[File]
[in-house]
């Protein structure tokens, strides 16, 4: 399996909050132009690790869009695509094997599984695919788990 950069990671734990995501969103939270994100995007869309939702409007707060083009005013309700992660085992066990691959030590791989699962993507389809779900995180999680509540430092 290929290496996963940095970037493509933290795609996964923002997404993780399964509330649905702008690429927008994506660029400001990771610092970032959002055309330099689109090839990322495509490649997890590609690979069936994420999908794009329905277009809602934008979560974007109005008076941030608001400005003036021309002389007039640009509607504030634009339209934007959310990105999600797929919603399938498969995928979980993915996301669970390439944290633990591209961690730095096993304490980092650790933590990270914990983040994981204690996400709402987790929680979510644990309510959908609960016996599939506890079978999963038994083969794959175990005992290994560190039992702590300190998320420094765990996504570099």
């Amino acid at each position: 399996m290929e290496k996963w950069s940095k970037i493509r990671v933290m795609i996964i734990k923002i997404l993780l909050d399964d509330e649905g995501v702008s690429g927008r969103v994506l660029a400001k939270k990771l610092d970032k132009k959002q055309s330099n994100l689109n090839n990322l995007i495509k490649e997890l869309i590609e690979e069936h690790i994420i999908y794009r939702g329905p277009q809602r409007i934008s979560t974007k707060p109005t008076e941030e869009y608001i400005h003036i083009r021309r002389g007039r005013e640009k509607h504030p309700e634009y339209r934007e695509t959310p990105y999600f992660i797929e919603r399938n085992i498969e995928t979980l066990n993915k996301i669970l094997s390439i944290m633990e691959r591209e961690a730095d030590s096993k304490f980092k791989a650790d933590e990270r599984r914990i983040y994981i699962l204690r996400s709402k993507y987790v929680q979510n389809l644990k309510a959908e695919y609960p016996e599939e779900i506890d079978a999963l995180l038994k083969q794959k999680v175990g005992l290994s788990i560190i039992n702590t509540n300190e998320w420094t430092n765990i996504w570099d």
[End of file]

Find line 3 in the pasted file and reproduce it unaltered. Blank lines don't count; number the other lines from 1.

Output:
């Amino acid at each position: 399996m290929e290496k996963w950069s940095k970037i493509r990671v933290m795609i996964i734990k923002i997404l993780l909050d399964d509330e649905g995501v702008s690429g927008r969103v994506l660029a400001k939270k990771l610092d970032k132009k959002q055309s330099n994100l689109n090839n990322l995007i495509k490649e997890l869309i590609e690979e069936h690790i994420i999908y794009r939702g329905p277009q809602r409007i934008s979560t974007k707060p109005t008076e941030e869009y608001i400005h003036i083009r021309r002389g007039r005013e640009k509607h504030p309700e634009y339209r934007e695509t959310p990105y999600f992660i797929e919603r399938n085992i498969e995928t979980l066990n993915k996301i669970l094997s390439i944290m633990e691959r591209e961690a730095d030590s096993k304490f980092k791989a650790d933590e990270r599984r914990i983040y994981i699962l204690r996400s709402k993507y987790v929680q979510n389809l644990k309510a959908e695919y609960p016996e599939e779900i506890d079978a999963l995180l038994k083969q794959k999680v175990g005992l290994s788990i560190i039992n702590t509540n300190e998320w420094t430092n765990i996504w570099d």